Engineer Levels Up With Arcade Hobby
Like many engineers, Greg Mitchell has a natural fascination with gadgets and is a natural tinkerer.
A trip to Disneyland as a teenager first piqued his interest in how engineers bring imaginary worlds to life and the machines that make the magic possible. Years later, while attending a job fair in Orlando, he stumbled across a Lockheed Martin booth, and he hasn’t looked back — celebrating 20 years as a Lockheed Martin employee in June.
“I always loved building and creating things. When I was 13, I got my first computer, and I used to love writing simple programs,” he said. “I love to create things and that takes many forms. I also love to solve problems and work through different challenges.”
Greg began his education studying computer science but ultimately switched to mechanical engineering, eventually earning a master’s degree in mechanical engineering from Georgia Tech.
Now the Chief Engineer overseeing several development programs for Lockheed Martin Missiles and Fire Control, Greg said one of the keys to his career success is being able to troubleshoot and identify the root cause of a problem, which requires him to think methodically in how to approach it. Drawing on a breadth of knowledge from multiple engineering disciplines is critical to understanding complex technical systems.
He uses this same kind of thinking outside of the office in his garage.
“Having grown up in the arcades of the ‘80s, I had always wanted to have my own arcade cabinet,” he said. “While researching that project, I stumbled across another site where people were building their own full-size pinball tables, and I thought it would be cool to build one someday. Fortunately, the COVID quarantine provided me the opportunity to tackle this challenge.”
Greg leveled up his arcade space by creating his very own pinball machine and arcade cabinet, connecting various electronic components like a processor, sensor and buttons to get the pinball table game ready.
Both the arcade and pinball are based on real game systems and designs. After many nights of programming and wiring, he fabricated the table and arcade parts from plywood; assembled, sanded, painted and added artwork.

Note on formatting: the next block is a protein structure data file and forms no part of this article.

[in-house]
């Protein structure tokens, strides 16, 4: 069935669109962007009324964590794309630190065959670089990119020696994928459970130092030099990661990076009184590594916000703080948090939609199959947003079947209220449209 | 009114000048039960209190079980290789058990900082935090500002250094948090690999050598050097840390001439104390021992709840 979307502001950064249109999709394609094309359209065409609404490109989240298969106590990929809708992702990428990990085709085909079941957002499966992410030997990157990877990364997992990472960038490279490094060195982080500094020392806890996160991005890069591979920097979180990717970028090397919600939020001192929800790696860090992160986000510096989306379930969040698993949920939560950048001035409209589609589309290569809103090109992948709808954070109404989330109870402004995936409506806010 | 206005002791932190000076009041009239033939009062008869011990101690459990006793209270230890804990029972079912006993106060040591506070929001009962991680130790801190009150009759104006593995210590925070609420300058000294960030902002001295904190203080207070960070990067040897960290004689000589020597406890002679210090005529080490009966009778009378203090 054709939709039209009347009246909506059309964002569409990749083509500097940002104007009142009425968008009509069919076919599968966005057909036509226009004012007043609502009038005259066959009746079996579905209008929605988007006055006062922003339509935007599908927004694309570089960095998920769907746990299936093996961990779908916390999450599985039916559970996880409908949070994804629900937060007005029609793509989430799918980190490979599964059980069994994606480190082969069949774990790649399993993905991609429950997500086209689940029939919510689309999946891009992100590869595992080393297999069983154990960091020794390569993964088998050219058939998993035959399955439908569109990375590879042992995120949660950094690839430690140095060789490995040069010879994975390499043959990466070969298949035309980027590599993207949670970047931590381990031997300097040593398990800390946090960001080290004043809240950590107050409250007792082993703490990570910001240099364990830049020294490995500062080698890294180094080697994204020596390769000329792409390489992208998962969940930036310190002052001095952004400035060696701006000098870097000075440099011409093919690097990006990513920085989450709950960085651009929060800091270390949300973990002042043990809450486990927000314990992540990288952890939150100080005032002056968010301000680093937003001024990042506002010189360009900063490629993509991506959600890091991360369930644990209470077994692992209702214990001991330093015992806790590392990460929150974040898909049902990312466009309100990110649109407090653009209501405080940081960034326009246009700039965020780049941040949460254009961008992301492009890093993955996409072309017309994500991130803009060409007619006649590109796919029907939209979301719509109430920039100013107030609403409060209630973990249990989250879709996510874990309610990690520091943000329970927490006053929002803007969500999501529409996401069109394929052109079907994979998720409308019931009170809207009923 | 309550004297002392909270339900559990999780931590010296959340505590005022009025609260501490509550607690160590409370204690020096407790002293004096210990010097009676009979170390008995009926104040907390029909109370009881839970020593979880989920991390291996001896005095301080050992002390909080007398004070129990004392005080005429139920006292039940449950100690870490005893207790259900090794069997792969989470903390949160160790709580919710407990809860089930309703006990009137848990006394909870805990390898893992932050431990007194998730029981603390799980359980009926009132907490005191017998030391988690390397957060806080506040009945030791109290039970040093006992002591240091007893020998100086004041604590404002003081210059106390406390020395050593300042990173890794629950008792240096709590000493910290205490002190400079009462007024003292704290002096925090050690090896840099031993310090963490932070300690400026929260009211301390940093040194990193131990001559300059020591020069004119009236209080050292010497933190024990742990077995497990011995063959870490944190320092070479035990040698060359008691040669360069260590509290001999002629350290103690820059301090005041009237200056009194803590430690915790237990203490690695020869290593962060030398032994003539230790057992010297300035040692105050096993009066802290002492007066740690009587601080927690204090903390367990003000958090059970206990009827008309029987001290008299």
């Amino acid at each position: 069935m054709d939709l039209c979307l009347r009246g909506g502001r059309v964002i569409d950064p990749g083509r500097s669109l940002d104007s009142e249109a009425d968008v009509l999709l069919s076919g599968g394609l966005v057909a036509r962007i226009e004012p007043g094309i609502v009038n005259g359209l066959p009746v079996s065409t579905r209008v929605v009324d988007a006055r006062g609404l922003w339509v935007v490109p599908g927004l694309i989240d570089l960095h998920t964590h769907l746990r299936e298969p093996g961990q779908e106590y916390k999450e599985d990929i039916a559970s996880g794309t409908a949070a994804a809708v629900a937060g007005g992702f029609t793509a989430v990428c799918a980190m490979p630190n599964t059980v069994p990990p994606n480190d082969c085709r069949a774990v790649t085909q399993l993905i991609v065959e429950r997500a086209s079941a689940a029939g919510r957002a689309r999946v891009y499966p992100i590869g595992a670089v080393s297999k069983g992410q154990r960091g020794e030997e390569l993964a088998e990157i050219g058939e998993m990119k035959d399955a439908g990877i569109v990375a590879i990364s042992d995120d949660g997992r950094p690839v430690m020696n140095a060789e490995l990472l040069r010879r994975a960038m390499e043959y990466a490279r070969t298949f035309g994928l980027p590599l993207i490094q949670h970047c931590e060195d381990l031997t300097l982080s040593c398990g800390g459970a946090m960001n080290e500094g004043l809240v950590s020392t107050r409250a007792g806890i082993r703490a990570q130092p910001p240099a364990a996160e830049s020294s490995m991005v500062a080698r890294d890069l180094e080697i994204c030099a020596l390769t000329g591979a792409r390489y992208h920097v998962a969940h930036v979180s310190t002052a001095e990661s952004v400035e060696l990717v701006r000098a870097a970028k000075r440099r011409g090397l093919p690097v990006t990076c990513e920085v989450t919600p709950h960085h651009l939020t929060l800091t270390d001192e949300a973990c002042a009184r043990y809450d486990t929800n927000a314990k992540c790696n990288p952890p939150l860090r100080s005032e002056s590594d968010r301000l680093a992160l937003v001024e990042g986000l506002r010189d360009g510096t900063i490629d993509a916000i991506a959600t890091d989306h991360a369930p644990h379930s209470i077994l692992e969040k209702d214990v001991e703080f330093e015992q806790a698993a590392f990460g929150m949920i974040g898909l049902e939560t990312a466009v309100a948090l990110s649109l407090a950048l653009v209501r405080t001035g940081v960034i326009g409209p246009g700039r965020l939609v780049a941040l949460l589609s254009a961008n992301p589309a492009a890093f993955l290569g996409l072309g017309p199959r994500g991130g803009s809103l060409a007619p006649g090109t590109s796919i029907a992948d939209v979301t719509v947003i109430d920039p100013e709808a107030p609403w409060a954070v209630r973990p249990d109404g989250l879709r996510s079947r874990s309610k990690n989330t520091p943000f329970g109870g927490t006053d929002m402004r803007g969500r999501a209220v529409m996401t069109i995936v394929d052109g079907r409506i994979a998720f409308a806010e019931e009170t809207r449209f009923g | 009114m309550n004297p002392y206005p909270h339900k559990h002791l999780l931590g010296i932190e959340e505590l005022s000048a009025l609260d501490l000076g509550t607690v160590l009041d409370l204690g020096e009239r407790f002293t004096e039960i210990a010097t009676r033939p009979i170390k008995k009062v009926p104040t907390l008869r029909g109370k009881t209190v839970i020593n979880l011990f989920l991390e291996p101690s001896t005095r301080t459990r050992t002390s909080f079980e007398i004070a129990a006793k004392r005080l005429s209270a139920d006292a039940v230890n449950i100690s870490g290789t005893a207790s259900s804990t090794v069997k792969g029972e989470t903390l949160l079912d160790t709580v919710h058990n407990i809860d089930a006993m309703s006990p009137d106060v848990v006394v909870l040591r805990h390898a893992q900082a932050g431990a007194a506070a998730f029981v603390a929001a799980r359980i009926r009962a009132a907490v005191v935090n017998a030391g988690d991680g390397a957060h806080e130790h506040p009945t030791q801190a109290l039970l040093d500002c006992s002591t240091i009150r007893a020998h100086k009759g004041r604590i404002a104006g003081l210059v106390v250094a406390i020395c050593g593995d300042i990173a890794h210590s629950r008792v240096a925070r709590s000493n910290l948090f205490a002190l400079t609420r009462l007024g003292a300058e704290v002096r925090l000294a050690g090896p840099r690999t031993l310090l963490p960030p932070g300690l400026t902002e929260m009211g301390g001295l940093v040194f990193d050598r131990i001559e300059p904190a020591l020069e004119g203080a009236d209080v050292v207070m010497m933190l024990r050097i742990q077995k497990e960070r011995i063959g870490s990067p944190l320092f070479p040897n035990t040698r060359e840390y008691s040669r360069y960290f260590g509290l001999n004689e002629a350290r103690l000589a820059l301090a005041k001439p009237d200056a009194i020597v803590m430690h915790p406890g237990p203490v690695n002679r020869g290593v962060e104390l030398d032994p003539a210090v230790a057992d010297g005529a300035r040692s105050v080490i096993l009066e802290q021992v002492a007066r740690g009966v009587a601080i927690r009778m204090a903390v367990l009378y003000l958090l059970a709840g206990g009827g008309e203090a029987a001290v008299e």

“The pinball table is my favorite. Not only because it was the most complex, but the fact that my son did all of the artwork and the fact that pinball is so much more challenging of a game than I ever realized. There is a lot of skill and strategy associated with playing pinball.”
He also picked up a classic 1980s Super Pac-Man ® cocktail cabinet from a coworker and restored it to working order. Tapping into his electrical engineering skills, he reconfigured the cable design and interconnects for the electronics. He quickly learned how to troubleshoot and repair a cathode-ray tube (CRT) display, to get the table ready to play.
With a full arcade room, Greg would eventually love to create his own jukebox or build a projection-mapping system for his pool table. The system would project imagery onto the pool table and interact with players’ movements.
“I’ve seen designs with koi fish that swim about on the table and move around to avoid the balls as they roll,” he said. “It also has the ability to create a training overlay that will provide a visual indication of where the cue ball is likely to go when struck. By using motion detection sensors and video projection, the computer is able to generate the necessary imagery that is then projected onto the pool table surface.”
Stretching himself even further, Greg has also used his creative talents developing sets, costumes and props for his kids’ theater productions, such as for the “Little Shop of Horrors.”
“Being able to visualize the inner workings of the puppets, from the small hand puppet to the full-size plant, required an understanding of mechanisms and motion,” he said. “It took a bit of trial and error to get a design that was easily handled by the students that would be bringing these plants to life. Working with John Kennedy, a professional puppeteer who has worked on Sesame Street, Muppet movies and other projects, it was amazing to see how he approached these challenges, and I learned a lot in the process.”
His advice for anyone wanting to start large projects – both at home or in the Aerospace and Defense industry – is to start small before working on the larger picture.
“For my pinball table, before I ever worried about what my table would look like and how big it would be or what unique hardware I would need, I started by getting my computer working with the displays,” Greg said. “I just grabbed TVs and monitors I had lying around the house, not the real ones I used in my table. This allowed me to work out the bugs and interconnects at a smaller, less daunting level, before ever spending any additional money and time to get the final design.”
He encourages others to just be curious about things, tinker around and learn how things function.
“Too often I see people who don’t want to try some new project because they are afraid it won’t be right or they’ll break something,” Greg said. “I have screwed up way more things than I’ve probably fixed, but I’ve always learned a ton. And each of those lessons gave me insights into new and different ways of tackling a problem.”
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